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(Reuters) - The state of Ohio plans to resume the execution of condemned inmates in January, ending a three-year pause in carrying out death sentences, under a new lethal-injection protocol designed to meet U.S. Supreme Court approval, prison officials said on Monday.
The Ohio Department of Rehabilitation and Correction said it would proceed in January with the scheduled execution of Ronald Phillips, convicted and sentenced to death for the 1993 rape and murder of a 3-year-old girl.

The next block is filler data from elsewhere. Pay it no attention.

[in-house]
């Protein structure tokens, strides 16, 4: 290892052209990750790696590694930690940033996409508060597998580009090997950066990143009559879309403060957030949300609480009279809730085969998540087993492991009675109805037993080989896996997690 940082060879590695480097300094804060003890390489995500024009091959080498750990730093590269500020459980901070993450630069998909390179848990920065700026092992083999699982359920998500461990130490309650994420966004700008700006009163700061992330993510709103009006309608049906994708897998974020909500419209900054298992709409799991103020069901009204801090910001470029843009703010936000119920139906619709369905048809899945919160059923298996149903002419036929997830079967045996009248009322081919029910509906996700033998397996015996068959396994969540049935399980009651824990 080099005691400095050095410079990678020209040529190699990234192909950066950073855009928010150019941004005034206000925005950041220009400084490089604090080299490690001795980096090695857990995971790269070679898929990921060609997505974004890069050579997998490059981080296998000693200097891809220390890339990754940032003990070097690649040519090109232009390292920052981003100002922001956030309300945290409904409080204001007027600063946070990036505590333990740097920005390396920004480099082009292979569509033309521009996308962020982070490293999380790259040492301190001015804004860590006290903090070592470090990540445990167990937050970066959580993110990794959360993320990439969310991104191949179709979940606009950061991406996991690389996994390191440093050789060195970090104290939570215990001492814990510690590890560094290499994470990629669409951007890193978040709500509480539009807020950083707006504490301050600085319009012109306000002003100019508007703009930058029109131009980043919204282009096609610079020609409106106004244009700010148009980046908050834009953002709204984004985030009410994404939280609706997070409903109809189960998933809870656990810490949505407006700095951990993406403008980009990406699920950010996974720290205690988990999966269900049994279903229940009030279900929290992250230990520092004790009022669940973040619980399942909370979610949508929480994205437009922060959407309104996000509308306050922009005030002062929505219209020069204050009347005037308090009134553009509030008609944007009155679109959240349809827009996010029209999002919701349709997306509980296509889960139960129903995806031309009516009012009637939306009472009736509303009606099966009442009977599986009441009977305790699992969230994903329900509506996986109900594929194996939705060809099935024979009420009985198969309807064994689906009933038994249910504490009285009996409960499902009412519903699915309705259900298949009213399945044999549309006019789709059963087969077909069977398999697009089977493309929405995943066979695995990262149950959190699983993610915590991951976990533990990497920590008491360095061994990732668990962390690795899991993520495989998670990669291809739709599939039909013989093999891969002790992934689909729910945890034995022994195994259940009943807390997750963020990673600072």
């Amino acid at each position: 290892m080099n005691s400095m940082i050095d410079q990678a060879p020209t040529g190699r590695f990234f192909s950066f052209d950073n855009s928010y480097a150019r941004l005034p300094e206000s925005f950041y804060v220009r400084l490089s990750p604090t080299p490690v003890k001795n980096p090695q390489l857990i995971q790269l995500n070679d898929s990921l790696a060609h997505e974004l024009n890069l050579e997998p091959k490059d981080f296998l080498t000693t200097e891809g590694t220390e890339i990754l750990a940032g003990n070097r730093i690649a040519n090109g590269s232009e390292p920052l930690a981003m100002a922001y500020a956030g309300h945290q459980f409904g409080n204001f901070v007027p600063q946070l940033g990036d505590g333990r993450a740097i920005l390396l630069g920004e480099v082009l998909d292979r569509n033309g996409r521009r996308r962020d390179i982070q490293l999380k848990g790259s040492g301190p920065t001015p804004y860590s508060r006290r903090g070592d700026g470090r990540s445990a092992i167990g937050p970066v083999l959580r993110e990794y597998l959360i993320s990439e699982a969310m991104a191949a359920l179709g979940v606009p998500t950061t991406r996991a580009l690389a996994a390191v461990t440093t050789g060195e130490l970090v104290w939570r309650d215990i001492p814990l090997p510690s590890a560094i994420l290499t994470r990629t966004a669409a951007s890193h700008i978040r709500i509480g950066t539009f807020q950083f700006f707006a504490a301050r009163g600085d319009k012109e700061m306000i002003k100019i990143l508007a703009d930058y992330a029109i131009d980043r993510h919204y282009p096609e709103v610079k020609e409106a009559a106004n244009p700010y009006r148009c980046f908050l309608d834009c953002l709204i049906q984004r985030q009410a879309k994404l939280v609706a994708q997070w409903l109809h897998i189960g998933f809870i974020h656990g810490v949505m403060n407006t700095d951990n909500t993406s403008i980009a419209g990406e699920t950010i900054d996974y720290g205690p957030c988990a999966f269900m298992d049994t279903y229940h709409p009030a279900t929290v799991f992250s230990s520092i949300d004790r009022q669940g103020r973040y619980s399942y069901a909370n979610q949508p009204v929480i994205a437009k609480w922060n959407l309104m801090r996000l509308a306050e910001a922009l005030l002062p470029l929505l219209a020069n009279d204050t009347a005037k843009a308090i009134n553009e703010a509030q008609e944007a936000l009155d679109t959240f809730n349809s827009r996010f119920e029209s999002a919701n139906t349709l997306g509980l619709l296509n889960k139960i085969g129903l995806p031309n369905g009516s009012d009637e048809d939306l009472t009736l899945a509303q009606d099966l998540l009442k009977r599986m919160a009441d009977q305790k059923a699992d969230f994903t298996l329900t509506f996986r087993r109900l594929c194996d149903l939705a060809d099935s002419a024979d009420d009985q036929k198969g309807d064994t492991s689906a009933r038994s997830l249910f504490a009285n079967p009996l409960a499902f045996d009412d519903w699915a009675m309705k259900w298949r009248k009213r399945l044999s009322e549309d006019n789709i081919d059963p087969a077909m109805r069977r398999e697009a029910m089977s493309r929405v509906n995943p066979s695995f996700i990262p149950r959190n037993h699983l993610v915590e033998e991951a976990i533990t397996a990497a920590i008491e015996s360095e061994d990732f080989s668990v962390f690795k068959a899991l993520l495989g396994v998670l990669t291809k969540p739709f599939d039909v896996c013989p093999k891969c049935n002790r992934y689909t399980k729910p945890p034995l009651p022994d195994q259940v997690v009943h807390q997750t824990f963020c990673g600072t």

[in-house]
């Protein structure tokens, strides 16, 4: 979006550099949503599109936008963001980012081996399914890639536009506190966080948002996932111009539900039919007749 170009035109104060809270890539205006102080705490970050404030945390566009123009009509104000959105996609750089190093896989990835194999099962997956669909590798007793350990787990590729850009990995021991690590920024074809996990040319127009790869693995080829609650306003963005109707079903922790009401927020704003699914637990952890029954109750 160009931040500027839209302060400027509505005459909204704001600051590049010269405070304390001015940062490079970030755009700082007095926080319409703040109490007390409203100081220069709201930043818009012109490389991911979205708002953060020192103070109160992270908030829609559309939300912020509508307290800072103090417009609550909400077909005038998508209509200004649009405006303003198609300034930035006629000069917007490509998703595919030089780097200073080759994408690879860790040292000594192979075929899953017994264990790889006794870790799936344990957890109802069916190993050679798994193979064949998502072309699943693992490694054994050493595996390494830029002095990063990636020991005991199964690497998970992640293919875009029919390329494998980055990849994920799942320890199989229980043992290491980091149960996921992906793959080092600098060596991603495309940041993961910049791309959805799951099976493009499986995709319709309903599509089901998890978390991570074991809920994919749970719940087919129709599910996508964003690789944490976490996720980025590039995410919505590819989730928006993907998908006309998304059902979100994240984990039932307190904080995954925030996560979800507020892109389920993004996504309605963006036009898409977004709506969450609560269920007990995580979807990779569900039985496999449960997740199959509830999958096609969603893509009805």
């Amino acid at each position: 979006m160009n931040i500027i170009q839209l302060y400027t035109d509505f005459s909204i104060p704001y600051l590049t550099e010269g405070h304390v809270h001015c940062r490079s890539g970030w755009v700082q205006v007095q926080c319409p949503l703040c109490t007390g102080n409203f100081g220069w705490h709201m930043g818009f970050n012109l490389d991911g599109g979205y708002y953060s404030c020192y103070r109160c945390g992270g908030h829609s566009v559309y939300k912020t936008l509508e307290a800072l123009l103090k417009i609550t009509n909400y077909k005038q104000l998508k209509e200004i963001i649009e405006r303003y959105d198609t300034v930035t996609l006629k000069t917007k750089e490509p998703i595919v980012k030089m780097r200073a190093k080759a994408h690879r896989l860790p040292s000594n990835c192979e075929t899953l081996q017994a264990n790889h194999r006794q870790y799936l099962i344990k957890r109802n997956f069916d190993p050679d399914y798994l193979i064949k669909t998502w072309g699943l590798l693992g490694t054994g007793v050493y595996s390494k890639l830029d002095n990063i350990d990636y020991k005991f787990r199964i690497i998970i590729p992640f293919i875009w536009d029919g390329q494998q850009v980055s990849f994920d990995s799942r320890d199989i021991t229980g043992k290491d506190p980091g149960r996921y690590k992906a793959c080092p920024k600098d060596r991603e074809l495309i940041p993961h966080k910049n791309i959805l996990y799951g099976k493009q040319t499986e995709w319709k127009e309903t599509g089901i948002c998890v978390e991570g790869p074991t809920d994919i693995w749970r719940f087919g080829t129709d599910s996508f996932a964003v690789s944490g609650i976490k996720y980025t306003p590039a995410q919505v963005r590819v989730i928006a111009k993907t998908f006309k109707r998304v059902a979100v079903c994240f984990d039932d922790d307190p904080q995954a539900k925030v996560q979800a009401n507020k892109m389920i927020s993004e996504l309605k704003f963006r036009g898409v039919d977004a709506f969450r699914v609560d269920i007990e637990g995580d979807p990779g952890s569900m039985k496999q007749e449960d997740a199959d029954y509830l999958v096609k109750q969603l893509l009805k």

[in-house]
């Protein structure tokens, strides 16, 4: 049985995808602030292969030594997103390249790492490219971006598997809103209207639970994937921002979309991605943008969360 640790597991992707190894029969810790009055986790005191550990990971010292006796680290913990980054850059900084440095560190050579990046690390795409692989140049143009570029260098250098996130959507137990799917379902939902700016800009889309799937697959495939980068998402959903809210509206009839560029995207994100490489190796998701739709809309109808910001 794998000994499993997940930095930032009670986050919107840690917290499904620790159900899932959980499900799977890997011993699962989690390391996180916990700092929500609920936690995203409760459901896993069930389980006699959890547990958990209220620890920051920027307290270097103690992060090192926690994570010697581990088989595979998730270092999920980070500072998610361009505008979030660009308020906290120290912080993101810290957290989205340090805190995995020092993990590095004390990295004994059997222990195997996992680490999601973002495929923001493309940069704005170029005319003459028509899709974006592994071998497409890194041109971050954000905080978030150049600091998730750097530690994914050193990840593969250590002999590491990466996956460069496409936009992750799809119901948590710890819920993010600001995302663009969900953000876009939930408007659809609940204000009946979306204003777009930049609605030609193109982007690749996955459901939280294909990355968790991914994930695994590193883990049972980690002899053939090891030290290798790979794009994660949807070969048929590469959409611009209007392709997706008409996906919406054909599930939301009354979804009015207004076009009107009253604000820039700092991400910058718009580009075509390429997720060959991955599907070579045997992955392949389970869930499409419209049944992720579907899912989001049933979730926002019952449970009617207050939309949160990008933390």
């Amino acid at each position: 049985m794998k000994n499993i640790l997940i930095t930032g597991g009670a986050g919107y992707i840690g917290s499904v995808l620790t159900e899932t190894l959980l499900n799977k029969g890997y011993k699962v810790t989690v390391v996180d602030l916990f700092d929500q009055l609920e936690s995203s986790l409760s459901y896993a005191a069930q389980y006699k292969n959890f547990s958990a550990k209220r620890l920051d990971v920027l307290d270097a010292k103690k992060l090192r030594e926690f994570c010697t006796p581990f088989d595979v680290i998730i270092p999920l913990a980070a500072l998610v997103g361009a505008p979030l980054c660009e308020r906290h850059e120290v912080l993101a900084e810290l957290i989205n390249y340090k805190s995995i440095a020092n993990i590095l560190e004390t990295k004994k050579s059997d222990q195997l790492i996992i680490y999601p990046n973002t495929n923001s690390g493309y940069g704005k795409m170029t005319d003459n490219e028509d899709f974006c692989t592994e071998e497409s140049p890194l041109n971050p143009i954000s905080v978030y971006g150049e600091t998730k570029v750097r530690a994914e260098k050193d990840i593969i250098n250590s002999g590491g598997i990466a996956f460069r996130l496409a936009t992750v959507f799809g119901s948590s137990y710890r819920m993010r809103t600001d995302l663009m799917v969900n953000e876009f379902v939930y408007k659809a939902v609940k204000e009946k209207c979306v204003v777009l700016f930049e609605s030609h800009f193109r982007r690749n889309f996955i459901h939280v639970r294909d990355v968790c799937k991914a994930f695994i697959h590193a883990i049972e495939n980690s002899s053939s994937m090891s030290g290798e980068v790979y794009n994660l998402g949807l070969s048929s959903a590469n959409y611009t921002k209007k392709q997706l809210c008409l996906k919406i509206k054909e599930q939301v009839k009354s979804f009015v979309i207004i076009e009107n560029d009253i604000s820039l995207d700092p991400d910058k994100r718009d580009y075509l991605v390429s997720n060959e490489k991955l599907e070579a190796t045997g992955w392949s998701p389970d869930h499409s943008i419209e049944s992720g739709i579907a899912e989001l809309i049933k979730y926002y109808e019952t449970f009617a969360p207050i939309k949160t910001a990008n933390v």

He would be the first Ohio inmate put to death since January 2014. Ohio, one of 31 U.S. states with capital punishment, instituted a death penalty moratorium in 2015 due to difficulty in obtaining the drugs needed to perform lethal injections.
The correction department said it has presented a federal judge with a revised execution protocol that includes a three-drug combination specifically upheld by the U.S. Supreme Court last year as permissible for executions.
The department said a similar drug combination - consisting of midazolam, rocuronium bromide and potassium chloride - was used by Ohio from 1999 to 2009.
Reporting by Timothy Mclaughlin in Chicago; Writing and additional reporting by Steve Gorman in Los Angeles; Editing by Matthew Lewis